The sea moderates Earth’s climate and has important roles in the water cycle, carbon cycle, and nitrogen cycle. Although the sea has been traveled and explored since prehistory, the modern scientific study of the sea—oceanography dates broadly to the British Challenger expedition of the 1870s.

The sea is conventionally divided into up to five large oceanic sections—including the International Hydrographic Organization’s four named oceans (the Atlantic, Pacific, Indian, and Arctic) and the Southern Ocean; smaller, second-order sections, such as the Mediterranean, are known as seas.

Owing to the present state of continental drift, the Northern Hemisphere is now fairly equally divided between land and sea but the South is overwhelmingly oceanic. Salinity in the open ocean is generally in a narrow band around 3.5% by mass, although this can vary in more landlocked waters, near the mouths of large rivers, or at great depths. About 85% of the solids in the open sea are sodium chloride.

Salinity in the open ocean is generally in a narrow band around 3.5% by mass

Deep-sea currents are produced by differences in salinity and temperature. Surface currents are formed by the friction of waves produced by the wind and by tides, the changes in local sea level produced by the gravity of the Moon and Sun. The direction of all of these is governed by surface and submarine land masses and by the rotation of the Earth.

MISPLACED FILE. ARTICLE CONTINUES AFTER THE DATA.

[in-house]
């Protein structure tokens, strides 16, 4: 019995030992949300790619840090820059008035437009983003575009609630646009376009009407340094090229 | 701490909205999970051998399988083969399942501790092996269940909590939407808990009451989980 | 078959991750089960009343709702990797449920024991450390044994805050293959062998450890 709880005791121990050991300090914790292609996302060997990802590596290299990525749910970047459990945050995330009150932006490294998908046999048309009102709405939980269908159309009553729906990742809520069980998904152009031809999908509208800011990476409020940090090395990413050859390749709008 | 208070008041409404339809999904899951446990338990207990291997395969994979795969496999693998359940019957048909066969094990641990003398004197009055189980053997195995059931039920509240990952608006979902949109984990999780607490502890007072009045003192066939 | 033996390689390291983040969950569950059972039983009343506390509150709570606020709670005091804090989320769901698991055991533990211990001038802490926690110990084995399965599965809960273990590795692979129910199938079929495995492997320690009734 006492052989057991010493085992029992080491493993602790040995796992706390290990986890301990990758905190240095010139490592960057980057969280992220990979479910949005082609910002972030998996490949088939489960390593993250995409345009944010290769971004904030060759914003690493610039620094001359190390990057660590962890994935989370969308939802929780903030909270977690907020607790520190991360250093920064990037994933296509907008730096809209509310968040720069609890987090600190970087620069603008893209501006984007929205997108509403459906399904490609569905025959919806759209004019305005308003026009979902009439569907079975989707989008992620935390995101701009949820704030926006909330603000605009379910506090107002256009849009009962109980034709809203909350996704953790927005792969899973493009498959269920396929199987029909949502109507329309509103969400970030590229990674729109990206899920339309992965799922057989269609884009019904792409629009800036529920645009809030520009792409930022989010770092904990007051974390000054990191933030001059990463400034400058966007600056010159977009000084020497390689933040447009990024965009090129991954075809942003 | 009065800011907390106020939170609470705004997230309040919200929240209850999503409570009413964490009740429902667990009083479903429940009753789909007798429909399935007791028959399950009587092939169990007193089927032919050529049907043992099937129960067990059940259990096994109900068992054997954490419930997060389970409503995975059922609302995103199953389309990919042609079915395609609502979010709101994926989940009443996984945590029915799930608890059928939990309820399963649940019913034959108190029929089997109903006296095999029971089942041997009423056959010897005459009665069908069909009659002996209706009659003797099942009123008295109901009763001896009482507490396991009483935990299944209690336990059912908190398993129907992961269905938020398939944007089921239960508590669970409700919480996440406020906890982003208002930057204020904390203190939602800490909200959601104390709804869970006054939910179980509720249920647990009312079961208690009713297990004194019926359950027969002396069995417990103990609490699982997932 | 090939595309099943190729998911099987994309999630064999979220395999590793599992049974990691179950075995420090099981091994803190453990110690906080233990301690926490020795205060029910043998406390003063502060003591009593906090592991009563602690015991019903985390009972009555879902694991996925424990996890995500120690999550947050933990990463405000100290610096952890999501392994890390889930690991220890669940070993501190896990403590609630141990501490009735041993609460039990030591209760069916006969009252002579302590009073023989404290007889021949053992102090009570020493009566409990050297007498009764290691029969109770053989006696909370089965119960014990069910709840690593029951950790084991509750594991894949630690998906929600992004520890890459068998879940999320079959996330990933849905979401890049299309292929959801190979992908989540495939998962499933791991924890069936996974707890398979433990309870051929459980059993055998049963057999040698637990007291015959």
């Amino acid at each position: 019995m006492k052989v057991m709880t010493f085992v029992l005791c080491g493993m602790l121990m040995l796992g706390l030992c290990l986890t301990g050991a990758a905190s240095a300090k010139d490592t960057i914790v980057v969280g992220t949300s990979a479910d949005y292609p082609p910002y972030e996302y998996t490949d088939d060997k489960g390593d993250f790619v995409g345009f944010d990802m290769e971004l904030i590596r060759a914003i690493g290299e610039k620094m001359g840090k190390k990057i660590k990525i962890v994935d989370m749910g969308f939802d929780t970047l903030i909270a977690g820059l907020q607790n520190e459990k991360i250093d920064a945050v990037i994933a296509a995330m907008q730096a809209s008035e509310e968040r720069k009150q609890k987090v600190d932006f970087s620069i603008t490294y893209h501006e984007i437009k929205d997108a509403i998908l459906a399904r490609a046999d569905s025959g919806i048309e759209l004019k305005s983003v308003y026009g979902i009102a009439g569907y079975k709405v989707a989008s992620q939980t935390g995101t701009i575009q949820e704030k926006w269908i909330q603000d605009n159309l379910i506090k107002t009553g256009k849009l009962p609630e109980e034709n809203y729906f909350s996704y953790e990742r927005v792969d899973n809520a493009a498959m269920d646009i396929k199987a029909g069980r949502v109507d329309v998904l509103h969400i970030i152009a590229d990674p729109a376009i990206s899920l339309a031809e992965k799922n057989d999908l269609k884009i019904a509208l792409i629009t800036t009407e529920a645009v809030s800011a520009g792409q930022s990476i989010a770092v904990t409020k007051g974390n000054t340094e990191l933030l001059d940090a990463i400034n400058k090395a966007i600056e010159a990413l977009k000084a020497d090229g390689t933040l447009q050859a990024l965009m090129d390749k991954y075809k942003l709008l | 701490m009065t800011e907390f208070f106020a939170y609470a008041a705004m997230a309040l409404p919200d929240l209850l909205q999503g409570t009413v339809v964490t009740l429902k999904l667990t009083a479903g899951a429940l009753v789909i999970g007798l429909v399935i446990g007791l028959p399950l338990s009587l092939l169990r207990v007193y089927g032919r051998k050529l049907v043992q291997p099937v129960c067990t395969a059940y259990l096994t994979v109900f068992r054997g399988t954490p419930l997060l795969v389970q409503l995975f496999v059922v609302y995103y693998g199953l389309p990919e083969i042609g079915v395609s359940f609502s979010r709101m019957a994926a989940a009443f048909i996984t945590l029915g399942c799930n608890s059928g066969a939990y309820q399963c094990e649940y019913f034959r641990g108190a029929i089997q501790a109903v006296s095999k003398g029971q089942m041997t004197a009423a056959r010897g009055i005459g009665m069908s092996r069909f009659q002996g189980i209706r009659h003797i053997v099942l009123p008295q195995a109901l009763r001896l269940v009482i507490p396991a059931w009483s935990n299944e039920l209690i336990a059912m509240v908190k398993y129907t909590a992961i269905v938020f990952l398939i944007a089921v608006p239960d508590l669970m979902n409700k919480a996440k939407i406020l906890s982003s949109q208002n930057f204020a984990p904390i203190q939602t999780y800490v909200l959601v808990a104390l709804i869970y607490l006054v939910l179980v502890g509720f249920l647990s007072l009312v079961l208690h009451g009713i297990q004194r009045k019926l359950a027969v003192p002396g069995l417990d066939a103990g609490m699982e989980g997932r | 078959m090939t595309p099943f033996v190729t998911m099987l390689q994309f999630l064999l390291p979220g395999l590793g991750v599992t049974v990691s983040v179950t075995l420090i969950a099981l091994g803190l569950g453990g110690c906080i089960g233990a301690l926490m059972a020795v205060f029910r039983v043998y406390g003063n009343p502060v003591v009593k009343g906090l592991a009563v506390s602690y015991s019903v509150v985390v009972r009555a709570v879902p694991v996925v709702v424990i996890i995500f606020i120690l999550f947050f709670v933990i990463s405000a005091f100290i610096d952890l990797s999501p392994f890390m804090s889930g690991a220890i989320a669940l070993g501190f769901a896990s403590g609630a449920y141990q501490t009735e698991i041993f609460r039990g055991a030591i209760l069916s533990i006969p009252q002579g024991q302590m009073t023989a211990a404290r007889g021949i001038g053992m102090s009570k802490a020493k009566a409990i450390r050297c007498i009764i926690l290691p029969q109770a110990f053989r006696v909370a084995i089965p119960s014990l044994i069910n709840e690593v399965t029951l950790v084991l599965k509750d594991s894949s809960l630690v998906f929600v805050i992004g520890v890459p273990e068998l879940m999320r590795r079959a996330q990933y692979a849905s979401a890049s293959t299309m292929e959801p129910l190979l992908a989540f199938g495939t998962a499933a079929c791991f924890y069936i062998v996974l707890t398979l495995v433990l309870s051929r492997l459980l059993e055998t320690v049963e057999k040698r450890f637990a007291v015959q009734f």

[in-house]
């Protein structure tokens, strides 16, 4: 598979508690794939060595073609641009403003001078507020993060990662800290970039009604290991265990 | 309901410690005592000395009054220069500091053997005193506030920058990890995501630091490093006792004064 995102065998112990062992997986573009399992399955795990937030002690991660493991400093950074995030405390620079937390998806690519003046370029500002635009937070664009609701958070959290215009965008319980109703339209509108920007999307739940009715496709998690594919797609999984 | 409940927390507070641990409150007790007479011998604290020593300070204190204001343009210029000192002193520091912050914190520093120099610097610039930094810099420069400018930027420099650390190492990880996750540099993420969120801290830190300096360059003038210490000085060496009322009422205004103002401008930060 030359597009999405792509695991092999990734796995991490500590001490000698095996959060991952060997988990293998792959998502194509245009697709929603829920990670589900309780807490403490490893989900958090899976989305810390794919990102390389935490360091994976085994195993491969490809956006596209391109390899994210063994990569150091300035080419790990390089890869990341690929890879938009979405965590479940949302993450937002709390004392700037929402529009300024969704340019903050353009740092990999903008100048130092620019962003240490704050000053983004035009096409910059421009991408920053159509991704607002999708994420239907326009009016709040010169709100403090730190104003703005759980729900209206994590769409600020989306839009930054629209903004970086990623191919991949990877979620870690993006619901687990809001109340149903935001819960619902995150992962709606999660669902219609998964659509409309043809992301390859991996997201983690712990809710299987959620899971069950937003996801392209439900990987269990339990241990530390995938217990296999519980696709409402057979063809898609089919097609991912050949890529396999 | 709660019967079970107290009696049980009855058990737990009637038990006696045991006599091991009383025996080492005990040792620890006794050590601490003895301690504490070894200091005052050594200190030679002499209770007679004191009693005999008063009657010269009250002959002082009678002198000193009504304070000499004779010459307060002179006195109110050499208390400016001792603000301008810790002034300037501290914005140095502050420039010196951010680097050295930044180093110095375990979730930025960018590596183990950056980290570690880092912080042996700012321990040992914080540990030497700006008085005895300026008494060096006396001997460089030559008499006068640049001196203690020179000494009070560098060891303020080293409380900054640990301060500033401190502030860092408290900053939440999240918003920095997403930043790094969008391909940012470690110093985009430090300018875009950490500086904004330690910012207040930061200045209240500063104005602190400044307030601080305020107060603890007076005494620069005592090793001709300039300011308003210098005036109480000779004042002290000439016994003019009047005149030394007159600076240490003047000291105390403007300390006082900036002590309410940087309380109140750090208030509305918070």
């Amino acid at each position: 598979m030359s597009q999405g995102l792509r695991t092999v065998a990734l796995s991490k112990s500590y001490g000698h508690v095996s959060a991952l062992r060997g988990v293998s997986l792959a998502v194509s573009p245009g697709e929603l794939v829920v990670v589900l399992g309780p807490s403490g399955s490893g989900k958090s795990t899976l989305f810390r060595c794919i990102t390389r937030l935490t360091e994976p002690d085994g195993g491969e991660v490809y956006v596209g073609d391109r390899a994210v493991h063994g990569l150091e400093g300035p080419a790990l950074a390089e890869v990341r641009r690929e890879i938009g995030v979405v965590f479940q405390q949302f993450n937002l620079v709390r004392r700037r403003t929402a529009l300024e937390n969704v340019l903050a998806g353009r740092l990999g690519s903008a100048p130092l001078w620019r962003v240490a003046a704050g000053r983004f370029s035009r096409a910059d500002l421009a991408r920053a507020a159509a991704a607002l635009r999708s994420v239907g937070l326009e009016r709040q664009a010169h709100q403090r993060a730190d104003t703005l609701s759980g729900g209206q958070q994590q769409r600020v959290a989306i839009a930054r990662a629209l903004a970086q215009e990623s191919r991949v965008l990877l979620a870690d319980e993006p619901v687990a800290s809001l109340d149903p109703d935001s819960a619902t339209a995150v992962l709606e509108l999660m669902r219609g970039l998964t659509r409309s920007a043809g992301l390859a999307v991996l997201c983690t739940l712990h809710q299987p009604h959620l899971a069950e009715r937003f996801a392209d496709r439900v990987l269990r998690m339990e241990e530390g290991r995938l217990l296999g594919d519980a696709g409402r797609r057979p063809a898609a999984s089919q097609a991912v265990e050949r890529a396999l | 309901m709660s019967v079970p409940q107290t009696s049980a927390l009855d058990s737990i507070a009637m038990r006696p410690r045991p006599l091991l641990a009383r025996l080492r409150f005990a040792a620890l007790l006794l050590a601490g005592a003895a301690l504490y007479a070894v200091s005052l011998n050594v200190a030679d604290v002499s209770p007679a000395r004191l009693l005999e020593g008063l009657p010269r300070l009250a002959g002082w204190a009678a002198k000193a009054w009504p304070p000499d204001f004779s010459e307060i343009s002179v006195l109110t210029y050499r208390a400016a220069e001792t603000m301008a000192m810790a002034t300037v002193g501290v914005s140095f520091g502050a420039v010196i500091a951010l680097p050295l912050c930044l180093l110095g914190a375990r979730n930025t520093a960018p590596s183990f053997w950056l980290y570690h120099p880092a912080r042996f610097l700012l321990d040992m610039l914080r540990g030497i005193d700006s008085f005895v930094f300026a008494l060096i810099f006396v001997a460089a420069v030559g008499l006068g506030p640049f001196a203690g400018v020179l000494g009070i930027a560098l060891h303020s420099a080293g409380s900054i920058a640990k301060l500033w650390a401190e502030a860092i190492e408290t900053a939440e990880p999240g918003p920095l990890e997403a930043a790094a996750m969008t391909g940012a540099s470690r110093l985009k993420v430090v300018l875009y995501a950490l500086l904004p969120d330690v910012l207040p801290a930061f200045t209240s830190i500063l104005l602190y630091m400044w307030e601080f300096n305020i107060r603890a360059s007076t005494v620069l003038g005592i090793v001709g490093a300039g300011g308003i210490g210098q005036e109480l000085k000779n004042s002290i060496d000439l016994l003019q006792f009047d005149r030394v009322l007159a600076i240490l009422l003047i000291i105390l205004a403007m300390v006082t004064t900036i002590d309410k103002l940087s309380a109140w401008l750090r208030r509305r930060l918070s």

Former changes in sea levels have left continental shelves, shallow areas in the sea close to land. These nutrient-rich waters teem with life, which provide humans with substantial supplies of food—mainly fish, but also shellfish, mammals, and seaweed—which are both harvested in the wild and farmed. The most diverse areas surround great tropical coral reefs. Whaling in the deep sea was once common but whales’ dwindling numbers prompted international conservation efforts and finally a moratorium on most commercial hunting.

Oceanography has established that not all life is restricted to the sunlit surface waters: even under enormous depths and pressures, nutrients streaming from hydrothermal vents support their own unique ecosystem. Life may have started there and aquatic microbial mats are generally credited with the oxygenation of Earth’s atmosphere; both plants and animals first evolved in the sea.

The sea is an essential aspect of human trade, travel, mineral extraction, and power generation. This has also made it essential to warfare and left major cities exposed to earthquakes and volcanoes from nearby faults; powerful tsunami waves; and hurricanes, typhoons, and cyclones produced in the tropics.